Fueling active, outdoor kids is a constant challenge. It can take a delicate balance of smart substitutions, added but unnoticed ingredients, and patience to fuel growing bodies. So we reached out to Prescribe Nutrition, a leader in nutrition choices for children, for rules and recipes the whole family will love.
1. The more alive your food is the more alive you are
Food that is alive is chock full of vitamins, nutrients, and minerals our bodies can easily recognize, absorb, and use for fuel. To illustrate this, try the rot test: Put out whole foods verses processed package food and watch them literally rot. You only need to do this once to illustrate that alive foods eventually decompose, unlike the snacks in plastic bags, which remain unchanged, thanks to all the artificial ingredients (this experiment isn't wasteful if you use the rotting food as compost).
2. Level up
Find ways to make your regular menu more nutritionally dense. This can be as simple as using coconut oil instead of canola oil, adding greens to scrambled eggs, or boosting smoothies with goji berries, flax seeds, or chia seeds. The perennial favorite of afternoon snacks—popcorn—is primed for a nutritional makeover, too.
3. Make smart substitutions
Eating healthy is often about making healthy substitutions. Allergic to eggs? Substitute applesauce or cooked sweet potato. Allergic to nuts and nut flour but not seeds? Try sunflower butter in place of peanut butter, and in recipes that call for nuts, replace them with raw seeds like sunflower or pumpkin seeds. If dairy is an issue, opt for coconut, rice, goat, or almond milk.
4. Aim for 80/20
Here’s a no-guilt guideline: 80 percent of the time aim to eat nutrient-dense, whole foods your body can easily recognize and convert to fuel. For the other 20, adopt looser guidelines knowing your body will be able to handle the "insult."
5. Take the long view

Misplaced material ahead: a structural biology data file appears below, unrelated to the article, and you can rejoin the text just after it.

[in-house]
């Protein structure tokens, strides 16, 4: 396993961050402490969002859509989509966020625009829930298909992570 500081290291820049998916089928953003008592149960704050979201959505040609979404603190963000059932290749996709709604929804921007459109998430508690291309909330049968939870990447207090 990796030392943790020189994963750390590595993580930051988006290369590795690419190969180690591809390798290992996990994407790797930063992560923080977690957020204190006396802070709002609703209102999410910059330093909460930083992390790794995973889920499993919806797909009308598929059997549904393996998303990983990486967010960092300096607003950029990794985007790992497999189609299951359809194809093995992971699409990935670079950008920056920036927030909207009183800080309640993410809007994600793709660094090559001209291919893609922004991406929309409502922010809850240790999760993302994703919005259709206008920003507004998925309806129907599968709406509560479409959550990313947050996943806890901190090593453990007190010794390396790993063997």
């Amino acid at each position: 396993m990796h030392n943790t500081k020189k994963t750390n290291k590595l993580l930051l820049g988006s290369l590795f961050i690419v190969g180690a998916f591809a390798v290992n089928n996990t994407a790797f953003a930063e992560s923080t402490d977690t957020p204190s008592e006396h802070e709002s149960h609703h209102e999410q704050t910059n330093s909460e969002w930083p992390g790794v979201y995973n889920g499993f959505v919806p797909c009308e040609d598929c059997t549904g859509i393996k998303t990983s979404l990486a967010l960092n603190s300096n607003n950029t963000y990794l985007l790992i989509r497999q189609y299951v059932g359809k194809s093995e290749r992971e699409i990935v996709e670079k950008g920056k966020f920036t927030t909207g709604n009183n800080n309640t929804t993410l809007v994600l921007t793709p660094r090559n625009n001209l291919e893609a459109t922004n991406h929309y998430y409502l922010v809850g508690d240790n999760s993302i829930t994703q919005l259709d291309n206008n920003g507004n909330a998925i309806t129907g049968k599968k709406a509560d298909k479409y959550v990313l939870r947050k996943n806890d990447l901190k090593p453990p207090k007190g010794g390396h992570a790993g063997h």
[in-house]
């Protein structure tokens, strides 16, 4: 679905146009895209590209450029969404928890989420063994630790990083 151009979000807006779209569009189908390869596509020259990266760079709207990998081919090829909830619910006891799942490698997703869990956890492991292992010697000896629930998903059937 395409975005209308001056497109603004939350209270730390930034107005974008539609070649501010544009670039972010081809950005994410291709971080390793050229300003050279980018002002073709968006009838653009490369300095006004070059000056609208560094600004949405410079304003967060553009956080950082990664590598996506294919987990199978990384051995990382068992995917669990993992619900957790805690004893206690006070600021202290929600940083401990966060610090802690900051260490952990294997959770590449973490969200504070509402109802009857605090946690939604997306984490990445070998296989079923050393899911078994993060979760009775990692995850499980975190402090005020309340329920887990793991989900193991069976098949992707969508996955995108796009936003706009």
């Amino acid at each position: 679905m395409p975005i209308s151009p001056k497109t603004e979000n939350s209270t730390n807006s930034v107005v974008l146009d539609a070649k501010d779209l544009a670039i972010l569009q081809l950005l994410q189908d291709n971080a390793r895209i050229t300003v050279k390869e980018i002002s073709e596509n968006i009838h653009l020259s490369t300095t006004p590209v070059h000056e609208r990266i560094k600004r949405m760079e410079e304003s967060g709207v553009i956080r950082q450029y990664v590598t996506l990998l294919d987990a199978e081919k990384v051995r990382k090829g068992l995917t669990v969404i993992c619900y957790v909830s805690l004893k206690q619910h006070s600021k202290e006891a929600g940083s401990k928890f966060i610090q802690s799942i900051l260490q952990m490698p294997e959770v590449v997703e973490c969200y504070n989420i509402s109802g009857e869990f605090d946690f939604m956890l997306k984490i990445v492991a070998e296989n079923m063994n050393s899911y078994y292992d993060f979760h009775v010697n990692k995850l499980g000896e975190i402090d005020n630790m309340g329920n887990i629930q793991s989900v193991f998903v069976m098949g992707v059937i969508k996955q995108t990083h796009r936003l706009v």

Healthy family eating is a journey, not a destination. Think of making incremental changes that will become habits for you in the kitchen and at the table. Start with your kids' favorite foods and find ways to level up with each of them—add pureed sweet potato and cinnamon to your pancakes batter and instead of wheat flour, try oat. Then gradually live into a more nutritious version of the meal; you just might find that what was a favorite cycles out all together because your family no longer craves it.
Spinach and carrot muffins
Get in the good stuff each morning. Makes 10-12 muffins.
- 1 cup buckwheat flour
- 1/3 cup cornmeal (fine)
- 1 teaspoon baking powder
- 3 tablespoons flax or chia seeds, ground
- 1/2 teaspoon salt
- 3 organic eggs
- 1 cup full fat coconut milk
- 1 cup fresh spinach, chopped
- 2 carrots (grated)
- 1/2 onion (grated)
- Juice of half a lemon
- 1 clove garlic (mashed)
- 1/4 cup of pumpkin or sesame seeds for topping
Preheat oven at 350 F. Line muffin tin with paper or coat with spray olive oil, coconut oil, or ghee.
- Mix all the dry ingredients in a bowl and set aside
- Whip egg and coconut milk in another bowl, for approximately one minute
- Add spinach, carrots, onion, lemon and garlic, stir for a minute and then add all the dry ingredients
- Pour in muffin tins, top with pumpkin or sesame seeds and bake for 25 minutes
- Delicious with fresh ghee, organic butter, or scrambled eggs
Prescribe Nutritions’ Popcorn, Upgraded
We love this because it takes a staple snack that’s relatively low in nutrient density and crams in a punch of protein, vitamins, and minerals. Nutritional yeast is known for its particular density in vitamin B-12, which is a boon for growing kids and adults alike. This popcorn is savory and has a cheesy flavor.
- Popcorn kernels
- Coconut oil, ghee or grapeseed oil
- 2 tablespoons tamari
- 1/4 cup nutritional yeast (more as needed)
Home cooked popcorn—cook your favorite way at home, but we find this ratio works best:
- 1/3 cup organic popcorn kernels
- 3 tablespoons coconut oil, ghee or grapeseed oil
Drizzle cooked popcorn with 2 tablespoons of tamari and mix continuously to make sure tamari is evenly dispersed (it will get absorbed quite a bit). Then sprinkle with nutritional yeast, adding more should you love the cheesy taste.